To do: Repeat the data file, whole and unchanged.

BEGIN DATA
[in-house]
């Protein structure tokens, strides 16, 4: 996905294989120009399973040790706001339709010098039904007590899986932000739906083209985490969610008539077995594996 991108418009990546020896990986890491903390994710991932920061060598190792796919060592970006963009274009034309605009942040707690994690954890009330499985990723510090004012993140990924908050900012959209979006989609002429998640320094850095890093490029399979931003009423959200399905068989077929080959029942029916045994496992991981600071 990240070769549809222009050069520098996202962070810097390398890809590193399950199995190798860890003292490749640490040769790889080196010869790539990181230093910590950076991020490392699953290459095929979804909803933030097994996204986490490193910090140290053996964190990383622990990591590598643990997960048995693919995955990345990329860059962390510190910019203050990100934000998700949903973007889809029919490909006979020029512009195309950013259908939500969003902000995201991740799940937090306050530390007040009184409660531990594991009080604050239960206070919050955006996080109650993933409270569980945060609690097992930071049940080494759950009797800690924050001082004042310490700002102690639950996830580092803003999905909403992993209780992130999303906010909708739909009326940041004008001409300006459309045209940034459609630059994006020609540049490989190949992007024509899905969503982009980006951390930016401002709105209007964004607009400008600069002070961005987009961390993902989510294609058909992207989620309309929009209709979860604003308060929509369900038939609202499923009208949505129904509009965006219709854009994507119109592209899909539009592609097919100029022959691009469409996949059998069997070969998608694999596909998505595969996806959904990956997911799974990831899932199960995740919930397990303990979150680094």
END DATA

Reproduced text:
[in-house]
């Protein structure tokens, strides 16, 4: 996905294989120009399973040790706001339709010098039904007590899986932000739906083209985490969610008539077995594996 991108418009990546020896990986890491903390994710991932920061060598190792796919060592970006963009274009034309605009942040707690994690954890009330499985990723510090004012993140990924908050900012959209979006989609002429998640320094850095890093490029399979931003009423959200399905068989077929080959029942029916045994496992991981600071 990240070769549809222009050069520098996202962070810097390398890809590193399950199995190798860890003292490749640490040769790889080196010869790539990181230093910590950076991020490392699953290459095929979804909803933030097994996204986490490193910090140290053996964190990383622990990591590598643990997960048995693919995955990345990329860059962390510190910019203050990100934000998700949903973007889809029919490909006979020029512009195309950013259908939500969003902000995201991740799940937090306050530390007040009184409660531990594991009080604050239960206070919050955006996080109650993933409270569980945060609690097992930071049940080494759950009797800690924050001082004042310490700002102690639950996830580092803003999905909403992993209780992130999303906010909708739909009326940041004008001409300006459309045209940034459609630059994006020609540049490989190949992007024509899905969503982009980006951390930016401002709105209007964004607009400008600069002070961005987009961390993902989510294609058909992207989620309309929009209709979860604003308060929509369900038939609202499923009208949505129904509009965006219709854009994507119109592209899909539009592609097919100029022959691009469409996949059998069997070969998608694999596909998505595969996806959904990956997911799974990831899932199960995740919930397990303990979150680094």